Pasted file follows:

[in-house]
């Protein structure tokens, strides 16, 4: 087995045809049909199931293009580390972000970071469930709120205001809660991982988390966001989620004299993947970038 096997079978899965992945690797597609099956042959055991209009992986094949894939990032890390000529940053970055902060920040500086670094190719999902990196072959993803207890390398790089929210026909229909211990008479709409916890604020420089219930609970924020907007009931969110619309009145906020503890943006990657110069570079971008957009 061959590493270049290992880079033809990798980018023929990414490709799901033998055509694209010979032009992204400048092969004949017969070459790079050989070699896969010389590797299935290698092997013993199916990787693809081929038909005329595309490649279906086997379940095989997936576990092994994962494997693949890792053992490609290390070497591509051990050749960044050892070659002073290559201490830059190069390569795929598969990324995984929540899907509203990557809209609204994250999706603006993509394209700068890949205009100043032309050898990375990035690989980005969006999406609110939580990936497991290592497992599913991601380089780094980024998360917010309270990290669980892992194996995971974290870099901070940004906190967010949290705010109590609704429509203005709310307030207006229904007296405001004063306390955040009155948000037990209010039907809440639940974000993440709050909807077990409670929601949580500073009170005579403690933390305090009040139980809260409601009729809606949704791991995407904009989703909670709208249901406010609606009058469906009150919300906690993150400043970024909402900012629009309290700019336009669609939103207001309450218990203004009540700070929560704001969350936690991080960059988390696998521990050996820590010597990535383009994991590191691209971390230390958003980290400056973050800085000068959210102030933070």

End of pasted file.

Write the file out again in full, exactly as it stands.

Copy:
[in-house]
């Protein structure tokens, strides 16, 4: 087995045809049909199931293009580390972000970071469930709120205001809660991982988390966001989620004299993947970038 096997079978899965992945690797597609099956042959055991209009992986094949894939990032890390000529940053970055902060920040500086670094190719999902990196072959993803207890390398790089929210026909229909211990008479709409916890604020420089219930609970924020907007009931969110619309009145906020503890943006990657110069570079971008957009 061959590493270049290992880079033809990798980018023929990414490709799901033998055509694209010979032009992204400048092969004949017969070459790079050989070699896969010389590797299935290698092997013993199916990787693809081929038909005329595309490649279906086997379940095989997936576990092994994962494997693949890792053992490609290390070497591509051990050749960044050892070659002073290559201490830059190069390569795929598969990324995984929540899907509203990557809209609204994250999706603006993509394209700068890949205009100043032309050898990375990035690989980005969006999406609110939580990936497991290592497992599913991601380089780094980024998360917010309270990290669980892992194996995971974290870099901070940004906190967010949290705010109590609704429509203005709310307030207006229904007296405001004063306390955040009155948000037990209010039907809440639940974000993440709050909807077990409670929601949580500073009170005579403690933390305090009040139980809260409601009729809606949704791991995407904009989703909670709208249901406010609606009058469906009150919300906690993150400043970024909402900012629009309290700019336009669609939103207001309450218990203004009540700070929560704001969350936690991080960059988390696998521990050996820590010597990535383009994991590191691209971390230390958003980290400056973050800085000068959210102030933070």